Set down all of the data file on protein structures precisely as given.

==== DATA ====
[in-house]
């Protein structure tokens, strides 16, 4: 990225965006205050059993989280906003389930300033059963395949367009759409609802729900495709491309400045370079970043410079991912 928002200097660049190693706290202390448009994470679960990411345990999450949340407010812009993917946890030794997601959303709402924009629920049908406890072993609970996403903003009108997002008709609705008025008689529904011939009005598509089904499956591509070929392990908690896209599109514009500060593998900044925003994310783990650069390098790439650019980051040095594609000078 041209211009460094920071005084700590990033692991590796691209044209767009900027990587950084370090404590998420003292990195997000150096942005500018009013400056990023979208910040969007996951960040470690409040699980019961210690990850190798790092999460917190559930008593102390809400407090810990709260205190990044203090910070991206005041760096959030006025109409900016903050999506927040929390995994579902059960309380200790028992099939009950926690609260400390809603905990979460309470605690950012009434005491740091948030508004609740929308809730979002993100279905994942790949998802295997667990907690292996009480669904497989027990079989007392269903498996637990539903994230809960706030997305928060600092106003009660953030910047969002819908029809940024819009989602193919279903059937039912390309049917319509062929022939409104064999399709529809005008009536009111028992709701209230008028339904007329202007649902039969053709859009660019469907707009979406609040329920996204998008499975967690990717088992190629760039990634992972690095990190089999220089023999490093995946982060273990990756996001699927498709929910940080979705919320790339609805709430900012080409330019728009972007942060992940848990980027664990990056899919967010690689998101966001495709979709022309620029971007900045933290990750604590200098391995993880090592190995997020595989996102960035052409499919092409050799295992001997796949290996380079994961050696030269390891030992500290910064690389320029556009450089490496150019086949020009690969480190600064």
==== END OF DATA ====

[in-house]
């Protein structure tokens, strides 16, 4: 990225965006205050059993989280906003389930300033059963395949367009759409609802729900495709491309400045370079970043410079991912 928002200097660049190693706290202390448009994470679960990411345990999450949340407010812009993917946890030794997601959303709402924009629920049908406890072993609970996403903003009108997002008709609705008025008689529904011939009005598509089904499956591509070929392990908690896209599109514009500060593998900044925003994310783990650069390098790439650019980051040095594609000078 041209211009460094920071005084700590990033692991590796691209044209767009900027990587950084370090404590998420003292990195997000150096942005500018009013400056990023979208910040969007996951960040470690409040699980019961210690990850190798790092999460917190559930008593102390809400407090810990709260205190990044203090910070991206005041760096959030006025109409900016903050999506927040929390995994579902059960309380200790028992099939009950926690609260400390809603905990979460309470605690950012009434005491740091948030508004609740929308809730979002993100279905994942790949998802295997667990907690292996009480669904497989027990079989007392269903498996637990539903994230809960706030997305928060600092106003009660953030910047969002819908029809940024819009989602193919279903059937039912390309049917319509062929022939409104064999399709529809005008009536009111028992709701209230008028339904007329202007649902039969053709859009660019469907707009979406609040329920996204998008499975967690990717088992190629760039990634992972690095990190089999220089023999490093995946982060273990990756996001699927498709929910940080979705919320790339609805709430900012080409330019728009972007942060992940848990980027664990990056899919967010690689998101966001495709979709022309620029971007900045933290990750604590200098391995993880090592190995997020595989996102960035052409499919092409050799295992001997796949290996380079994961050696030269390891030992500290910064690389320029556009450089490496150019086949020009690969480190600064």